There’s so much of my life I’ve been willing to share about—anxiety, c-sections, parenthood, military life, entrepreneurship—but, one thing that has always filled me with dread, is letting the whole wide world know we’re pagan (gasp!). Well, this year, I’ve decided I’ve had enough of hiding this side of our crazy life.

This post is a bit of an FAQ that I’ve compiled over the years. Here you’ll find the answers to the questions we typically get when we reveal our Heathen ways. I would love to know if you have any additional questions, so please feel free to leave a comment below. Okay, here we go!

What, exactly is Heathenism?

A heathen is defined as someone who doesn’t follow a mainstream religion, such as Christianity, Judaism or Islam. Today, followers of the Nordic gods have claimed the term as a description of their religion. Heathenism is the belief in and worship of the Norse gods, the Aesir and Vanir. There are a couple branches of Heathenism, most notably Odinism and Asatru, but we (Nick & I) go with the title of Heathen because we pray to and evoke all the gods, as well as our ancestors.

Are “Heathen” and “Pagan” the same thing?

No. Pagan essentially means “not Christian”, so our Islamic, Hindi and Buddhist friends are technically pagan too (yay!). Being Heathen is a specific sect of paganism, like Catholicism or LDS are specific sects of Christianity. Same building, different rooms. Other commonly known branches of paganism include Wicca and Druidism.

Aren’t Asatru those Skinhead guys?

Unfortunately, there are those out there who have bigoted views, just like in all religions and areas of the world. Some believe that if you’re not of Scandinavian decent, you aren’t “truly” Heathen. Those, are not our kind of Heathens. Others think that all Heathens should live on homesteads and “keep the old ways” (i.e. do everything by hand). Those are also, not our particular brand of Heathen. Also, many Heathen symbols have be co-opted through the centuries to spread hate and fear. The majority of Heathens though are open-minded and have big, open hearts, which is why The Asatru Community has created Shieldwall, a call-to-action against hate and intolerance in the Heathen community. We are proud to support, live and teach this message of unity.

So, what holidays do you celebrate?

The truth is, we’re not much different from most other American families. We celebrate what we call the “Americanized versions” of major holidays; we hunt for Easter eggs and Santa visits each Christmas. We do have a few extra holidays we observe for our faith, including Disting, Ostara, May Day, Midsummer, Freysblot, Fall Fest, Winter Nights and Yule. These holy days are evenly spaced throughout the year, representing the beginning and middle of each season. Some are tied to specific gods (Thorrablot for Thor, Freysblot for Frey), while others celebrate our ancestors (Disting). Some are one day, while other span multiple days and have specific meaning for each day.

So it’s like the show Vikings, right?

Yes, but a big resounding no. While we believe in and worship the Norse gods, there are many inaccuracies and outdated practices in the tv show. Our family’s personal belief is that Gods are our ultimate ancestors, our creators. We strive to have a relationship with them that’s respectful and intimate. We do not sacrifice animals, practice dark magic or curse people. While there are…severe…practices recorded in historical and religious accounts, our family believes those are last resorts and should not be taken lightly. We do use a fire, mead and drinking horns for religious ceremonies called blots, but meat and mead are typically used as replacements for sacrifices.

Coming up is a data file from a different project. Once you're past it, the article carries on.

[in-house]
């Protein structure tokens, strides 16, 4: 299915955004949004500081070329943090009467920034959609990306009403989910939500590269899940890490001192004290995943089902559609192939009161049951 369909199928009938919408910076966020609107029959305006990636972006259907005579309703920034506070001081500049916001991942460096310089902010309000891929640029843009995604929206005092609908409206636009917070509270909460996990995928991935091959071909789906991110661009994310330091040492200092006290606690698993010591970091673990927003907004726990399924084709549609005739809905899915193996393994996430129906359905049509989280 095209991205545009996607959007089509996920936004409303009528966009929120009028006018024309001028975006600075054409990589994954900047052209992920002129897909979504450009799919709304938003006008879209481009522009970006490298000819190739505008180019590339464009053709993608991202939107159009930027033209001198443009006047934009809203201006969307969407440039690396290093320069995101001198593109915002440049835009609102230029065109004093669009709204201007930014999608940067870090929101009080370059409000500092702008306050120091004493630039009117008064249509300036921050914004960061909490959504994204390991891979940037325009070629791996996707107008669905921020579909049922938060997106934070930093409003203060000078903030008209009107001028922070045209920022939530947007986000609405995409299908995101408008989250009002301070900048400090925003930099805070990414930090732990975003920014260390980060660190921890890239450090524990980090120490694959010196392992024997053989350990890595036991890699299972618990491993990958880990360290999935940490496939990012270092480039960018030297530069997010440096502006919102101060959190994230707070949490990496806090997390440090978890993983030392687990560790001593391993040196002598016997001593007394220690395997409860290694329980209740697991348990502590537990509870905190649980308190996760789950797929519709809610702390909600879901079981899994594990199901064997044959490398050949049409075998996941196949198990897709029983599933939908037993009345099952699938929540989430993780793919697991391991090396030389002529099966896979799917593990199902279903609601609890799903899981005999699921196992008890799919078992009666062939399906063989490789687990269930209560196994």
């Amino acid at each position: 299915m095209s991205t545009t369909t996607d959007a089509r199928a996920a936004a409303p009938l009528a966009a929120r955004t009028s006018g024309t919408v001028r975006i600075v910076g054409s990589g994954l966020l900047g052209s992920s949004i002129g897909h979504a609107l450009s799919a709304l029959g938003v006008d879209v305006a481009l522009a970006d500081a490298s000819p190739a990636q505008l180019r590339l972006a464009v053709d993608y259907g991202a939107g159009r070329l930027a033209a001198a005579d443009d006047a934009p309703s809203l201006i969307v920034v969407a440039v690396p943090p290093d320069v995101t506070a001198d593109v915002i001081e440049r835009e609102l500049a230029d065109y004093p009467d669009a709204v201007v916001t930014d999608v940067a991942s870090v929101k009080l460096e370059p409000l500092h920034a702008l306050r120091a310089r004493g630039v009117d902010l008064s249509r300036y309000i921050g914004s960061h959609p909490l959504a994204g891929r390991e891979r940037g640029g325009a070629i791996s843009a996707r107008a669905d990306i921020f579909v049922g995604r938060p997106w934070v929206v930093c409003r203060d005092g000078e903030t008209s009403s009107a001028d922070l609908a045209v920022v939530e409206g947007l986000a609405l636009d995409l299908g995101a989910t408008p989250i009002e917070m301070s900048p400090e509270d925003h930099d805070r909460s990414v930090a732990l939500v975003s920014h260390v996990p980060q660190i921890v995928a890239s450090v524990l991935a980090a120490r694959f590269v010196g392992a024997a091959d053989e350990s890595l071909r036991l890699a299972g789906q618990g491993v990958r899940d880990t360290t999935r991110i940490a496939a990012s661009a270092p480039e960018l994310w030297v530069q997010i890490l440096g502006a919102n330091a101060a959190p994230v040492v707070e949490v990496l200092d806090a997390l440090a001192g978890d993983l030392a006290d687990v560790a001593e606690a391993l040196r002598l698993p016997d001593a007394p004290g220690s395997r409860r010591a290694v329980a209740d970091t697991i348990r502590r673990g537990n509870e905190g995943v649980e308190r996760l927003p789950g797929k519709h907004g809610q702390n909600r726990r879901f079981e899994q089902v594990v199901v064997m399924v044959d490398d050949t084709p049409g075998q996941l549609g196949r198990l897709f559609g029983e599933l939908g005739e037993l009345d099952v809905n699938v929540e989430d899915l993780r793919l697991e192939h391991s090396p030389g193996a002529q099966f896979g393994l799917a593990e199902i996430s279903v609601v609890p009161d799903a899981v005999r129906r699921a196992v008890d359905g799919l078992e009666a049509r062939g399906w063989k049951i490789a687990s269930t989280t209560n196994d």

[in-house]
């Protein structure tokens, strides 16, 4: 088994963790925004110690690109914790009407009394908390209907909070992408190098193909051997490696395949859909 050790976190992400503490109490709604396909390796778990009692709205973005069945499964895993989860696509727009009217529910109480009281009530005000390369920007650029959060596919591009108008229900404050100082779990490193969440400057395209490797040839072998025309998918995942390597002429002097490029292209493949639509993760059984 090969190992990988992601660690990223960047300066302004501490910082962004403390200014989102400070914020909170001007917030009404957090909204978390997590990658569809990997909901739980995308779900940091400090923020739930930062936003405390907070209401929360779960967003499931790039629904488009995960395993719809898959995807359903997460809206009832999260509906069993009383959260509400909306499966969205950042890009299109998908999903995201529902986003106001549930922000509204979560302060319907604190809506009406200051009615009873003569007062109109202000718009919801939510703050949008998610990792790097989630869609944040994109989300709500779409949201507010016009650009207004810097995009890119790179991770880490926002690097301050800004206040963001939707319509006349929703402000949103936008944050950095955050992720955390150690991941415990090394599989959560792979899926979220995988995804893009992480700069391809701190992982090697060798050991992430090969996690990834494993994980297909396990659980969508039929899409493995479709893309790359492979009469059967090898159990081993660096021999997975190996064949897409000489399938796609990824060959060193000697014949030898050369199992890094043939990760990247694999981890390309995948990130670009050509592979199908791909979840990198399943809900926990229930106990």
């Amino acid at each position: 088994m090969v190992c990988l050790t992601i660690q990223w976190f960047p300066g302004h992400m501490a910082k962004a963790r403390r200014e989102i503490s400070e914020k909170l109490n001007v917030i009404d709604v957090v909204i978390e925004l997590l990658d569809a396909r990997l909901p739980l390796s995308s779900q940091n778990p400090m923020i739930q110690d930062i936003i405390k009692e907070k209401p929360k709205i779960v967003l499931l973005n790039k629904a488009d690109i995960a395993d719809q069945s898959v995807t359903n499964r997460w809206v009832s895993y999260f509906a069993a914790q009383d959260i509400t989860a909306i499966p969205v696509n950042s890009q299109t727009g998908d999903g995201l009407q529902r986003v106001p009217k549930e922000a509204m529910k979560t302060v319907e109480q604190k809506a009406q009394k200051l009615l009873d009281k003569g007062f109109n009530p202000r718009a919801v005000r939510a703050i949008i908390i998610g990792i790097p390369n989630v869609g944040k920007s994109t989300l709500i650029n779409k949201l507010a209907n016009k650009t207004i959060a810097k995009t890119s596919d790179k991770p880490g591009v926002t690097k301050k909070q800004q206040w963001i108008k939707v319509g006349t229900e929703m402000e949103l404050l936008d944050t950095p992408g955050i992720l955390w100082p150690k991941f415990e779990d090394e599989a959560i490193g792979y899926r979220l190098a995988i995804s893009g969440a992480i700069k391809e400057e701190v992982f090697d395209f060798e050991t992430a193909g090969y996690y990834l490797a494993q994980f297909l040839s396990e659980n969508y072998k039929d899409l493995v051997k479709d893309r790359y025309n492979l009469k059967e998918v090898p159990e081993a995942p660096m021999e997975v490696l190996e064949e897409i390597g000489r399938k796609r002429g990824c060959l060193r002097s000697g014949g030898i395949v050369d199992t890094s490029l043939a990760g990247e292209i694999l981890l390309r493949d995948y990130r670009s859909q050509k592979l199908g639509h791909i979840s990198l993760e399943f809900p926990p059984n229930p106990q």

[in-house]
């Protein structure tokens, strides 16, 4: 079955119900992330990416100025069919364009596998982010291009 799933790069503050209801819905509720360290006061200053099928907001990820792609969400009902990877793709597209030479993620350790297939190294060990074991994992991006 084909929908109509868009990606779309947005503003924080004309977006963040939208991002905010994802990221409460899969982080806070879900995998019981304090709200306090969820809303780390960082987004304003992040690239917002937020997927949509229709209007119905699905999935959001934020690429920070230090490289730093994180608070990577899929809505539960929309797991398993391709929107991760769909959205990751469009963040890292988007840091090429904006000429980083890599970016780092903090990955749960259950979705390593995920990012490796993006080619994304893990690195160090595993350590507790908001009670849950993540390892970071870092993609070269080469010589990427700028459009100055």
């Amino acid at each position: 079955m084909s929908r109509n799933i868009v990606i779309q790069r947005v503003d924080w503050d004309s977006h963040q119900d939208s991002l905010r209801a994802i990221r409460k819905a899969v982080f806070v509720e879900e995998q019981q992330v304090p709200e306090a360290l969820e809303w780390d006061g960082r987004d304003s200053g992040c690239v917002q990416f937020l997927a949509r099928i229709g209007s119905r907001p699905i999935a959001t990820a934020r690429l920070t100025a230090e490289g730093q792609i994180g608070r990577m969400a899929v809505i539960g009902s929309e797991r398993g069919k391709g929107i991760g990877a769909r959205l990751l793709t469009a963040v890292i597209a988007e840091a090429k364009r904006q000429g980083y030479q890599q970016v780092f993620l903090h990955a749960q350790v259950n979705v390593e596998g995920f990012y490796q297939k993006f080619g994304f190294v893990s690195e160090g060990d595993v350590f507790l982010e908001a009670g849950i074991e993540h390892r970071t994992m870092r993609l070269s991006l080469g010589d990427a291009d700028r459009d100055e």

How does your family feel about this?

Some of our family is supportive, abet somewhat confused at times, but unfortunately, some are not and our relationships with those people have dwindled over the years. Years ago I had an ill family member and one of my aunts asked for us to keep them in our prayers. When I said we would pray for them, I received the response that our prayers where not welcome due to our beliefs. I was devastated and felt beyond hurt that my aunt felt my beliefs made my love and prayers subpar. Since then, I’ve had to toughen my skin and create boundaries around how I allow people to talk to me.

Final thoughts

Both Nick & I where raised Catholic and, at some point, decided the Catholic faith was not our calling. We each spent years studying and exploring other faiths until we found Heathenism. To us, faith is individual and should be cultivated as such. We decided years are that, while we’ll teach our children about our religion, ultimately it’s up to each of them to find what feels right to them. We do our best to explain that everyone has their own faith and that acceptance of these differences is paramount. We are so honored to have friends who are willing to share their faith with us and include us in their celebrations, traditions and rituals. From Diwali to Passover, Christmas to Ramadan we strive to teach our girls that all religions have a place and deserve respect.

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Posted by:Amy Clark

Hey, sunshine! I’m a proud entrepreneurial mama with three kids and a hunky husband. I worship chocolate like a deity, drink homemade lattes like my life depends on it and think jeggings are one of the greatest inventions of the 21st Century. A photographer, educator + military spouse, my happiest days are spent helping creative-based small business owners reach their business goals. Have questions about photography, business or life with 3 littles?- feel free to email me! amy@amyclarkcreative.com

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